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ERIC Number: ED540460
Record Type: Non-Journal
Publication Date: 2011
Pages: 152
Abstractor: As Provided
Reference Count: N/A
ISBN: ISBN-978-1-2672-4639-4
ISSN: N/A
Instructional Strategies Perceived by Elementary School Principals and Fourth-Grade Teachers that Substantially Support the Development of Standard English Language Skills and Reading Proficiency in African American Students
Johnston, Kenneth
ProQuest LLC, Ed.D. Dissertation, University of La Verne
Purpose: The purpose of this study was to determine which instructional strategies elementary school principals and fourth-grade teachers perceive substantially support the development of Standard English language skills and reading proficiency in African American students. Methodology: The study used a descriptive case study. The findings were derived from interviews at 8 elementary schools located in south Los Angeles, California, which included 6 principals and 13 fourth-grade teachers. Findings: The findings indicated that African American students fall behind because the language they use at home and on the streets is different from the Standard English used in classrooms; African American students should be taught the art of code-switching between home, street, and standard English language; and different strategies must be utilized to enrich oral language and academic skills. Findings from the study further support that teachers should be formally trained in African American speech and principals should transform the culture of the school to utilize the strategies conducive to meeting the language needs of African American students, as well as provide time for collaboration and articulation between the grade levels. Conclusions: The conclusions were (a) language arts skills should be taught using enriched oral language interaction; (b) African American students fall behind, because the language they use at home and on the streets is different from the Standard English used in classrooms; (c) African American students should be taught the art of code-switching; (d) different strategies must be utilized to enrich oral language and academic skills; (e) teachers should be formally trained in African American speech; (f) principals should transform the culture of the school to utilize the strategies conducive to meeting the language needs of African American students; and (g) principals must provide time for teachers to collaborate and articulate between the grade levels. Recommendations: This study should be replicated (a) with a larger sample of elementary school principals and teachers; (b) be undertaken in other regions throughout the state to determine if the findings of this study are consistent statewide; and (c) to determine if teacher training in African American Vernacular English will substantially improve the Standard English language development in African American students. [The dissertation citations contained here are published with the permission of ProQuest LLC. Further reproduction is prohibited without permission. Copies of dissertations may be obtained by Telephone (800) 1-800-521-0600. Web page: http://www.proquest.com/en-US/products/dissertations/individuals.shtml.]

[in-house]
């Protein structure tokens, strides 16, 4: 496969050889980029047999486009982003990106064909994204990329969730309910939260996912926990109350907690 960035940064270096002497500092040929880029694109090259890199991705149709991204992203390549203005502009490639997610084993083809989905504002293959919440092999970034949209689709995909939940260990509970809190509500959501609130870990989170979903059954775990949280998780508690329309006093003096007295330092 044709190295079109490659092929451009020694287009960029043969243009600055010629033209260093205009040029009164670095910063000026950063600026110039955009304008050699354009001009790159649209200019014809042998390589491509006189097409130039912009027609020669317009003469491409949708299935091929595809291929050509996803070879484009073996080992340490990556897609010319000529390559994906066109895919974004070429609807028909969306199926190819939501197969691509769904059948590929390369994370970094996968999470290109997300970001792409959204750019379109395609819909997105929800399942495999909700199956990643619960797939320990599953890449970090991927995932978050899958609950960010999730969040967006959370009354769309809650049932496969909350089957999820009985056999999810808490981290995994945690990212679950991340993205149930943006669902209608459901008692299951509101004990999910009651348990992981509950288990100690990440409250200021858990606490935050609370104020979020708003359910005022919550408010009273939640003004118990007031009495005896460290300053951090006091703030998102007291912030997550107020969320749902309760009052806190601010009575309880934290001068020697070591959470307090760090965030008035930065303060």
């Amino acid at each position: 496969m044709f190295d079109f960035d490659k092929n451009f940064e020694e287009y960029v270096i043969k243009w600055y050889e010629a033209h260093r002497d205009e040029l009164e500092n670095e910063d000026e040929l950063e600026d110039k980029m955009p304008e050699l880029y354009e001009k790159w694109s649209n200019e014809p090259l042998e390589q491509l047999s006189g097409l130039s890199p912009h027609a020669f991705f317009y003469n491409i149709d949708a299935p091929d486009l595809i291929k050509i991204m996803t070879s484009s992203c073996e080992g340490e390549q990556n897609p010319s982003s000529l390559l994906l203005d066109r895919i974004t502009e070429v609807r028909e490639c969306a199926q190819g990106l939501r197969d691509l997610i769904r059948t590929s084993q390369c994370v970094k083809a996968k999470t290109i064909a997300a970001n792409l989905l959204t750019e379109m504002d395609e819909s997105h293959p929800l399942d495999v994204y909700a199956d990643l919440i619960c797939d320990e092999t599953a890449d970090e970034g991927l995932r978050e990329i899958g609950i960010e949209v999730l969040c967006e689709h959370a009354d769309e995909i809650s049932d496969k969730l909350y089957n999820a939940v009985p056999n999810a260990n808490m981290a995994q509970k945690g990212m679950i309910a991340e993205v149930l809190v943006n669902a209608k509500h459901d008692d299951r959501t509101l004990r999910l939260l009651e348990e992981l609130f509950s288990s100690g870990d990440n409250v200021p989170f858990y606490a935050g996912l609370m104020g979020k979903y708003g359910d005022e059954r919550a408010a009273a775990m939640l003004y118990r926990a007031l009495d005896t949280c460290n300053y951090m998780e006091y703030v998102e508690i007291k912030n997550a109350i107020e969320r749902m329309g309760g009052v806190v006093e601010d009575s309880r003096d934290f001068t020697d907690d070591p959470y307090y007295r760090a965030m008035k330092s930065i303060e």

ProQuest LLC. 789 East Eisenhower Parkway, P.O. Box 1346, Ann Arbor, MI 48106. Tel: 800-521-0600; Web site: http://www.proquest.com/en-US/products/dissertations/individuals.shtml
Publication Type: Dissertations/Theses - Doctoral Dissertations
Education Level: Elementary Education; Grade 4
Audience: N/A
Language: English
Sponsor: N/A
Authoring Institution: N/A
Identifiers - Location: California